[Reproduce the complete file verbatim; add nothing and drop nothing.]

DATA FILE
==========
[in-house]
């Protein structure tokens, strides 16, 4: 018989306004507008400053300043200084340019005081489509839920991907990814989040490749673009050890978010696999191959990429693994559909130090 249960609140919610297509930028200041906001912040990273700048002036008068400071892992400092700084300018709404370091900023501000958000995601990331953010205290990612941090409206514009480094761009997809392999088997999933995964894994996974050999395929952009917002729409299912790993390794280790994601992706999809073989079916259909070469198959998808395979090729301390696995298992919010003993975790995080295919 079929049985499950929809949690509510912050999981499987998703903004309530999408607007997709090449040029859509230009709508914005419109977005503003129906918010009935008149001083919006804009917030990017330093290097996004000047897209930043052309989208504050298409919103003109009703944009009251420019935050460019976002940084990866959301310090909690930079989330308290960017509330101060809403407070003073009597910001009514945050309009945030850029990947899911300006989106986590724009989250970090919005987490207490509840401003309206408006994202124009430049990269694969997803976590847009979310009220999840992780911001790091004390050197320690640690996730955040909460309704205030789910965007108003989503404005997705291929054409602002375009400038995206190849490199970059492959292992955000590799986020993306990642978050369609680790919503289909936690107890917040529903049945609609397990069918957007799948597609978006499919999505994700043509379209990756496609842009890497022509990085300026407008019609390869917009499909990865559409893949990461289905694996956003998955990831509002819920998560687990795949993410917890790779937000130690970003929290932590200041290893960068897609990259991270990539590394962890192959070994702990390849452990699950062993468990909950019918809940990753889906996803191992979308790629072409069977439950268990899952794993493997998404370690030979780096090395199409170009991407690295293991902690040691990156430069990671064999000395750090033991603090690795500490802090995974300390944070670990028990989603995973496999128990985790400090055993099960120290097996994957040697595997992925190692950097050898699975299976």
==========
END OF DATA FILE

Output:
[in-house]
């Protein structure tokens, strides 16, 4: 018989306004507008400053300043200084340019005081489509839920991907990814989040490749673009050890978010696999191959990429693994559909130090 249960609140919610297509930028200041906001912040990273700048002036008068400071892992400092700084300018709404370091900023501000958000995601990331953010205290990612941090409206514009480094761009997809392999088997999933995964894994996974050999395929952009917002729409299912790993390794280790994601992706999809073989079916259909070469198959998808395979090729301390696995298992919010003993975790995080295919 079929049985499950929809949690509510912050999981499987998703903004309530999408607007997709090449040029859509230009709508914005419109977005503003129906918010009935008149001083919006804009917030990017330093290097996004000047897209930043052309989208504050298409919103003109009703944009009251420019935050460019976002940084990866959301310090909690930079989330308290960017509330101060809403407070003073009597910001009514945050309009945030850029990947899911300006989106986590724009989250970090919005987490207490509840401003309206408006994202124009430049990269694969997803976590847009979310009220999840992780911001790091004390050197320690640690996730955040909460309704205030789910965007108003989503404005997705291929054409602002375009400038995206190849490199970059492959292992955000590799986020993306990642978050369609680790919503289909936690107890917040529903049945609609397990069918957007799948597609978006499919999505994700043509379209990756496609842009890497022509990085300026407008019609390869917009499909990865559409893949990461289905694996956003998955990831509002819920998560687990795949993410917890790779937000130690970003929290932590200041290893960068897609990259991270990539590394962890192959070994702990390849452990699950062993468990909950019918809940990753889906996803191992979308790629072409069977439950268990899952794993493997998404370690030979780096090395199409170009991407690295293991902690040691990156430069990671064999000395750090033991603090690795500490802090995974300390944070670990028990989603995973496999128990985790400090055993099960120290097996994957040697595997992925190692950097050898699975299976």